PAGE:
I graduated from my Bachelor’s degree in 2019. To think in only a span of a year, our education system would excessively change the way it did, is an understatement. I cannot even begin to imagine my school years in a time of this pandemic, taking away the fundamental aspects of what made school an important and memorable part of my life.
The look and feel of our classrooms, the uniforms we do not always want to wear, the loudness of chatter before the teacher comes, the after school bonding with friends, going to malls, eating out — all seem so distant in the past that it is hard to remember just a year ago, those were all perfectly normal.
Today, online classes, classmates and friends connected virtually but are alone physically, is the new normal.
The sudden shift in our education is hard enough considering the fact that it took away everything we knew about it. But to top that, the preparedness of our country to take on this shift to online platforms is also quite questionable.
Education Secretary Leonor Briones has recently announced the moving of this school year to October 5 after questions on the government’s preparedness have continuously surfaced. But the postponement is only that unless the government actually acts more on the very real and tangible problems that are being faced with this new normal.
Since public request on having an academic freeze does not seem to be the solution the government is considering, then proper preparedness is vital to assure that the level of education we give to the youth today does not downgrade.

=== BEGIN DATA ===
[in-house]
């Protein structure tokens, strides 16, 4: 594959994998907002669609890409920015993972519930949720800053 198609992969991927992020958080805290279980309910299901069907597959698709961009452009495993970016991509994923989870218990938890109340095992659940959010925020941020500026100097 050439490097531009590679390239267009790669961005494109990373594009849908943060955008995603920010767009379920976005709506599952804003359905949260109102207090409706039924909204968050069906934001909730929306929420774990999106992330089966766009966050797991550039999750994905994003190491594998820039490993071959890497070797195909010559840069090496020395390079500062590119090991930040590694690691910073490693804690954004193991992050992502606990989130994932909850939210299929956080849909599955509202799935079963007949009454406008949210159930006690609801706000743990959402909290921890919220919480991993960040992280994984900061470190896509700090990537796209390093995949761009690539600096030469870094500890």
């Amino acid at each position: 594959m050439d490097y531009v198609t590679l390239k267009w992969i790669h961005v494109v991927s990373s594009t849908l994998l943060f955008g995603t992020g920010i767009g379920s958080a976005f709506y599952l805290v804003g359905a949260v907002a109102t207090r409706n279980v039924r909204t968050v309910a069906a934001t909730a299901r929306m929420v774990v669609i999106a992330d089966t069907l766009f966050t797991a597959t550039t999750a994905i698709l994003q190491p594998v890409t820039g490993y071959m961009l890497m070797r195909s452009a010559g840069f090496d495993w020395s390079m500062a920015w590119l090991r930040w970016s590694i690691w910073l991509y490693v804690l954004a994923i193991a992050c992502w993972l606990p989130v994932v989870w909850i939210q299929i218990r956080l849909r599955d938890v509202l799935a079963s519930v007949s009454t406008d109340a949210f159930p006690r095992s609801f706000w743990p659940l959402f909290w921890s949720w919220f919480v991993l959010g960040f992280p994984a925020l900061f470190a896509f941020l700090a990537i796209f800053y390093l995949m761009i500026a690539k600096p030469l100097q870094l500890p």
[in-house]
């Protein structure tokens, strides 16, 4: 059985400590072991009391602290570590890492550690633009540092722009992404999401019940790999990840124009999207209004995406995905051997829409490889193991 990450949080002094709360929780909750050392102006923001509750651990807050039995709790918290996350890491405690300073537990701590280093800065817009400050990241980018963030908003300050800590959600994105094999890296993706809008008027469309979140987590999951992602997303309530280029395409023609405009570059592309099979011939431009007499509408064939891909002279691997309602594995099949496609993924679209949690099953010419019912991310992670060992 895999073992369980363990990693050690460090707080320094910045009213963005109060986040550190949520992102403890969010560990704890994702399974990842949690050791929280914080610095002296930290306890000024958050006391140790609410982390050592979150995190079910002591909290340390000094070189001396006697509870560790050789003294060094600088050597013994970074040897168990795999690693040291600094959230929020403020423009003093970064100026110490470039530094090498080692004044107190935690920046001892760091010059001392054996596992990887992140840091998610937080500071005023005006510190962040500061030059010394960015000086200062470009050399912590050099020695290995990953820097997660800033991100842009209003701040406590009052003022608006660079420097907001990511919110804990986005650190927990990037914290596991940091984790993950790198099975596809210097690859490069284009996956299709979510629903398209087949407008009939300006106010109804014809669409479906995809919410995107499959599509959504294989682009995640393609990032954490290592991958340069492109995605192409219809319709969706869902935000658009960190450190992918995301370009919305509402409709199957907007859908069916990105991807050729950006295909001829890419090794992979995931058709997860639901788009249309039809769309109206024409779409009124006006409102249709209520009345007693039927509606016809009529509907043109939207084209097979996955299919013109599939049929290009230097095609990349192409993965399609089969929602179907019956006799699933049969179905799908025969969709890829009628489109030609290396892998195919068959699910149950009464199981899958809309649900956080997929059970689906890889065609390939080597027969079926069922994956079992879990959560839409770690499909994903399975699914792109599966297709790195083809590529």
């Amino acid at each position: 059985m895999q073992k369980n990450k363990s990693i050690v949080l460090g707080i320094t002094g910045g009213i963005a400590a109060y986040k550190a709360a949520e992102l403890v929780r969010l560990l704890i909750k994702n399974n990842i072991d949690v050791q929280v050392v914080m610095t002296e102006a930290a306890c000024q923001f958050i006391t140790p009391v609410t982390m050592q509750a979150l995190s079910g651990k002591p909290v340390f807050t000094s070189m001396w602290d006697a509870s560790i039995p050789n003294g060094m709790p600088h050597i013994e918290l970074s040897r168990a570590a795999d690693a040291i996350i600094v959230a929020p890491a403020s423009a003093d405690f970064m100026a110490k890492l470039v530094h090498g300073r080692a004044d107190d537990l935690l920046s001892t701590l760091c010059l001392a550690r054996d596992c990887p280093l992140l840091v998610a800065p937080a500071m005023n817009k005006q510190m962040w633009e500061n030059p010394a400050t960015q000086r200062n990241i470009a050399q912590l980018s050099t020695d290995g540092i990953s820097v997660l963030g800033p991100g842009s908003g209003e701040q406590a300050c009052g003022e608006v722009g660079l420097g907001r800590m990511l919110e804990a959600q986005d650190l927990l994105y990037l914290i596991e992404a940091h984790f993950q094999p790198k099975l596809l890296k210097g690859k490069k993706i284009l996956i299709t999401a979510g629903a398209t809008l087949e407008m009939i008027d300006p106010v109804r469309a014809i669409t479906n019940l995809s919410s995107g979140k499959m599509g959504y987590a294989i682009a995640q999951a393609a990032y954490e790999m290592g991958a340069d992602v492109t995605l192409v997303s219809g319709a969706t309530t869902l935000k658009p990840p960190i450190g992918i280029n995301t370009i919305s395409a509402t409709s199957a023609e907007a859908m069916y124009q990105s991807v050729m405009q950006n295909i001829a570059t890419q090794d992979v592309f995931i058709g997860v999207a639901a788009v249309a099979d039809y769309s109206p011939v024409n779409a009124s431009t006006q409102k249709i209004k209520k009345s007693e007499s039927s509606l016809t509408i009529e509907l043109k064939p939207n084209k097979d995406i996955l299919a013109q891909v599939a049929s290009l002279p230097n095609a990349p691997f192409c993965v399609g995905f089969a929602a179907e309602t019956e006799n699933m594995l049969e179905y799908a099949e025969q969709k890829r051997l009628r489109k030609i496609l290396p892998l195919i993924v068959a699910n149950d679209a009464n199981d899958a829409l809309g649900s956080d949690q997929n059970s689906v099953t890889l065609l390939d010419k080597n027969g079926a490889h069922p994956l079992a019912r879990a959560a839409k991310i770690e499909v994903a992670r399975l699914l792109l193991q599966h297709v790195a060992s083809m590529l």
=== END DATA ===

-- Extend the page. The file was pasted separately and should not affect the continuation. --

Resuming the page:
First of all things to look into is the accessibility of online education to all —especially for the marginalized sectors.
Does everyone have access to reliable electricity and internet sources? If so, how do we address this to assure every student is given the right to education in this time?
Secondly, do we have a clear, organized, and systemized learning management system? Do teachers, administrators, and students all understand how grade performances are assessed? Do we have a clear system of how this works? Because clearly, one can see that giving quizzes, homework. and grades could definitely not be the same as before.
Lastly, do we have an appropriate curriculum that best suits online learning? What type of curriculum could we impose that would maximize learning to our students online?
I can only imagine the live role play projects, reporting, and educational games I had in high school would need a bit of tweaking to work online.
Of course, the complete revamping of our education system just like anything, takes time. But what we really need to ask is the government’s willingness to do so, and if yes, how high of a priority is education in their list?
With sustaining livelihood and healthcare, education should also be at the top. Students today should not get any lesser of an education. After all, education is the foundation of our society — knowledge. Understanding one’s rights, navigating around society, having a steady source of livelihood, lessening hunger and poverty all begins by having education.
Even before the pandemic, our education system has had very big gaps to fill. Now, those gaps have perhaps even doubled. Not only do we still face the lack of educational means, we also are now facing great uncertainty of the route we are taking. At least before, we had an established system somehow, but now, everything calls for a complete revamp. With this, how do we respond?
Most importantly, we have to ask if our government through its actions, sees education as a privileged rather than a right during this time?
As a general reminder, education is a basic human right that should be accessible to each and every Filipino regardless of our setup today.
If education is indeed a right, then the burden of having it should never fall on those who want it. It should be a system already organized and properly secured for them to access.
What education really does is mount the foundations of our society. It produces individuals who are capable to radical thinking, becoming contributors to the building of our nation, and eventually help alleviate the country and its people. Education is everything that moves society forwards. Therefore, the accessibility and quality of it should not suffer. And so, are we ready in October?